BY IBRAHIM MODIBBO
The conventional and social media have for some time now been awash with stories, opinions and commentaries about the absurdity of establishing a Naval Base in Kano by the authorities of the Nigerian Navy. One of them that is worth recalling was an online publication captioned “Our Navy’s NNS absurdity” written by Dare Babarinsa on the 9th of September 2021 at the guardian.ng, criticizing the siting of a Naval base in Kano.
According to the critic(s) of the move by the Navy, which they likened Kano to a wilderness without anybody of freshwater and as such, it was ludicrous for the Navy to have a base in Kano when the basic element (water) required by the Naval forces the world over is lacking.
In view of the strategic importance of this noble decision to the Nigerian people and in fact, like other national issues in Nigeria, the rumble that this move has generated has once again brought to the fore, how matters of national security are treated from the narrow prism of nepotism, deep-seated bias and outrageous example of brazen impunity.
To properly situate and contexualize the issues raised by some of the commentaries and articles read, none of them have advanced fundamental posers on the imperative of sitting the base in Kano from the position of knowledge, rather, the writers succumbed to the temptation of spewing out bottled up idiosyncrasies based on impulses that seems to create a gulf between reality and fiction.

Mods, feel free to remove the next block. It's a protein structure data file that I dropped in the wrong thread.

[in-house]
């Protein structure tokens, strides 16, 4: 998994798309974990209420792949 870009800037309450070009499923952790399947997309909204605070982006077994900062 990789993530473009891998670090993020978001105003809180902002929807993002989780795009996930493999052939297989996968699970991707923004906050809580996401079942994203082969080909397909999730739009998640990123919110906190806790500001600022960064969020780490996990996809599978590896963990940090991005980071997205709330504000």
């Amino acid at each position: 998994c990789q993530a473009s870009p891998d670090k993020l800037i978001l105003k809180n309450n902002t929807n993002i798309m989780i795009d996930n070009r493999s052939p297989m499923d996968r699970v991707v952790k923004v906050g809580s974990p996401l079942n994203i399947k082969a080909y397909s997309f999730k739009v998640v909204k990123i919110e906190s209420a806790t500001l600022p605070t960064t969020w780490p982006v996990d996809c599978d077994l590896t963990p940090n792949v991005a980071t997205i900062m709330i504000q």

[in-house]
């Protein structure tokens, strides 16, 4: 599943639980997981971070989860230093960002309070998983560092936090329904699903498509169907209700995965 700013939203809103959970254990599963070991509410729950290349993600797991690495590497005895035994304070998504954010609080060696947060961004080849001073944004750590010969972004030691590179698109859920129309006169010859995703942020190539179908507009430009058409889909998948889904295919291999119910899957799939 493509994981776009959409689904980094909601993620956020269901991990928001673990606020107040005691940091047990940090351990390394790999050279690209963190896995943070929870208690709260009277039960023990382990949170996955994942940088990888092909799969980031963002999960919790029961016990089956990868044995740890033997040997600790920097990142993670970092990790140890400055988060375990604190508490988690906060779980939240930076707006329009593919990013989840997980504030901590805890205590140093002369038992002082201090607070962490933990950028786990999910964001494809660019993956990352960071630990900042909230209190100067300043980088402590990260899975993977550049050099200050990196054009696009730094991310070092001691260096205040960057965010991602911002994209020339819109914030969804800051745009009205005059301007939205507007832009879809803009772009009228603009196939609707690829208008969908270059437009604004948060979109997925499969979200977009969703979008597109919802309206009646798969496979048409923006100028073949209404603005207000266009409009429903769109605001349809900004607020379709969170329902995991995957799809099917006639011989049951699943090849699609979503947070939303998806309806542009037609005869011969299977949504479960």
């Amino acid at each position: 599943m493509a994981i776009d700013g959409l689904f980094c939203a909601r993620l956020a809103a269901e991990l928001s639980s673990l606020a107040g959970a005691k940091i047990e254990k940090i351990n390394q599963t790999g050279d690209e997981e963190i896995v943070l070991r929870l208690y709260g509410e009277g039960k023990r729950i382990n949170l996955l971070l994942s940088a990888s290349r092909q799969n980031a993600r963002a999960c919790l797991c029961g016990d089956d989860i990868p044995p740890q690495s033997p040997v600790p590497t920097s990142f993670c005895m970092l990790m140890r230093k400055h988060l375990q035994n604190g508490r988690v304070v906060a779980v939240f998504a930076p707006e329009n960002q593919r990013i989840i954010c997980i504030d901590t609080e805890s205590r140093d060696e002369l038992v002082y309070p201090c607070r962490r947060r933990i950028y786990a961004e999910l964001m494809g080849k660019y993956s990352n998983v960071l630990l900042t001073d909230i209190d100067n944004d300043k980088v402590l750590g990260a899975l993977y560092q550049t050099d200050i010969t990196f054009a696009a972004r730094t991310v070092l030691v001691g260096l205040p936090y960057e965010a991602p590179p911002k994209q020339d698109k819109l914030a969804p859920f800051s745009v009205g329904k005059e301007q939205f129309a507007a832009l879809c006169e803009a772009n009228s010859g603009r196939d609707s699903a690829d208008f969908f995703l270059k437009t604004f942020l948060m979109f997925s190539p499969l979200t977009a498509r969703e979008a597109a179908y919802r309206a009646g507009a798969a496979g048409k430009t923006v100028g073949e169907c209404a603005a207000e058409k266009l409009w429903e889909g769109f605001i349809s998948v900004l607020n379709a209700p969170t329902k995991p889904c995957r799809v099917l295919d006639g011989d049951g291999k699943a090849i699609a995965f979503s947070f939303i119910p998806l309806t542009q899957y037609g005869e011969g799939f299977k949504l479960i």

Under globalization and multicultural affinities such as ours, the journalist must conform with the ethical standards of the profession based on social responsibility theory of objectivity, fairness, balance, accurate, factual and correct perspectives among others instead of resorting to “self-help” by deploying ethnic, sectoral and sentimental prejudices. It is sad to note that most of the critics seem to be emotionally troubled and felt very insecure with the patriotic and nationalistic interventions of the Nigerian Navy in the process of good governance and they rely heavily on ethnic, religious and sectional disparities that are fast eroding what is left of our common heritage.
Ordinarily, these writers wouldn’t have been dignified with a response, but because of the erroneous impressions and obvious misrepresentation of facts that became the lot, this rejoinder justifies the strategic importance of siting a Naval base in Kano.
For the avoidance of doubt, it is pertinent to state that the Naval base in Kano is meant for the establishment of the Nigerian Navy logistics college. In the real sense, a Naval base is presumed from a layman’s point of view to be a securely held seaport used as a centre of operation by the Navy. Nevertheless, a Naval base could be built for operations, training, logistics or administration. In the Nigerian Navy, there are three operational commands which are, Western Naval Command with Headquarters in Lagos, Eastern Naval Command with Headquarters in Calabar and Central Naval Command with Headquarters in Yenagoa.